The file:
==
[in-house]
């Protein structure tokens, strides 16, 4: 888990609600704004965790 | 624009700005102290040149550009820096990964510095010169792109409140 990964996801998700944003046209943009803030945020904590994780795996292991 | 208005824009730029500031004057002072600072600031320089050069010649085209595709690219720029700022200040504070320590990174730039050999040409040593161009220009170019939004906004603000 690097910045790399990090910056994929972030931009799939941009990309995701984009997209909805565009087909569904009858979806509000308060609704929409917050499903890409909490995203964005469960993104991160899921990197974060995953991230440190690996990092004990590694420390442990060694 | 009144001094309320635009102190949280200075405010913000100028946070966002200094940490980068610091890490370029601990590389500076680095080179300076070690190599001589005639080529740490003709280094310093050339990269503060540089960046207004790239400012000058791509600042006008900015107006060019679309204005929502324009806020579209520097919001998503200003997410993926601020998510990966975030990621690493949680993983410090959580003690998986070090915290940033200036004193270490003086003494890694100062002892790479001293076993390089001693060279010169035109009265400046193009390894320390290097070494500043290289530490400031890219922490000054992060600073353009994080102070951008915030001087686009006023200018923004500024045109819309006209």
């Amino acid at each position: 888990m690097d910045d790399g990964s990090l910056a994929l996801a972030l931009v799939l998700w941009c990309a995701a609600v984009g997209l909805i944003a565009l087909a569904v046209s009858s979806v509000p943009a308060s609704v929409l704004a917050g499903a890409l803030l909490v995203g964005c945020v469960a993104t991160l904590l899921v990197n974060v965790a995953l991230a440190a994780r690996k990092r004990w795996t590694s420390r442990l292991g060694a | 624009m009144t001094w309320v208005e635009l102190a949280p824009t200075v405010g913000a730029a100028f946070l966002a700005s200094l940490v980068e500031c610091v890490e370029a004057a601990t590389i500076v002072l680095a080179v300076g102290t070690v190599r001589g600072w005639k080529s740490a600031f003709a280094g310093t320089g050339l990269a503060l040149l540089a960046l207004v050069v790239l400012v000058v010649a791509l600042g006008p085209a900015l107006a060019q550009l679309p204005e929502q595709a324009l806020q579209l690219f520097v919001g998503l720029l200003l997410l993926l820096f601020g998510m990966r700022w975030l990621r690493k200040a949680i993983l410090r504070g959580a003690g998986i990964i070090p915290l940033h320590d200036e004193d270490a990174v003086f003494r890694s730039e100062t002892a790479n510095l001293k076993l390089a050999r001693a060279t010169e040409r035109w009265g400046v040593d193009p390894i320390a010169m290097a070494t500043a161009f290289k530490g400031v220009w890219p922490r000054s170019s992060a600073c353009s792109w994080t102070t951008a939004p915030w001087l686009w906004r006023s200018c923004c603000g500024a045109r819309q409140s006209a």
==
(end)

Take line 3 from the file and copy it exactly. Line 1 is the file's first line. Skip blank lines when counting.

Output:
């Amino acid at each position: 888990m690097d910045d790399g990964s990090l910056a994929l996801a972030l931009v799939l998700w941009c990309a995701a609600v984009g997209l909805i944003a565009l087909a569904v046209s009858s979806v509000p943009a308060s609704v929409l704004a917050g499903a890409l803030l909490v995203g964005c945020v469960a993104t991160l904590l899921v990197n974060v965790a995953l991230a440190a994780r690996k990092r004990w795996t590694s420390r442990l292991g060694a | 624009m009144t001094w309320v208005e635009l102190a949280p824009t200075v405010g913000a730029a100028f946070l966002a700005s200094l940490v980068e500031c610091v890490e370029a004057a601990t590389i500076v002072l680095a080179v300076g102290t070690v190599r001589g600072w005639k080529s740490a600031f003709a280094g310093t320089g050339l990269a503060l040149l540089a960046l207004v050069v790239l400012v000058v010649a791509l600042g006008p085209a900015l107006a060019q550009l679309p204005e929502q595709a324009l806020q579209l690219f520097v919001g998503l720029l200003l997410l993926l820096f601020g998510m990966r700022w975030l990621r690493k200040a949680i993983l410090r504070g959580a003690g998986i990964i070090p915290l940033h320590d200036e004193d270490a990174v003086f003494r890694s730039e100062t002892a790479n510095l001293k076993l390089a050999r001693a060279t010169e040409r035109w009265g400046v040593d193009p390894i320390a010169m290097a070494t500043a161009f290289k530490g400031v220009w890219p922490r000054s170019s992060a600073c353009s792109w994080t102070t951008a939004p915030w001087l686009w906004r006023s200018c923004c603000g500024a045109r819309q409140s006209a």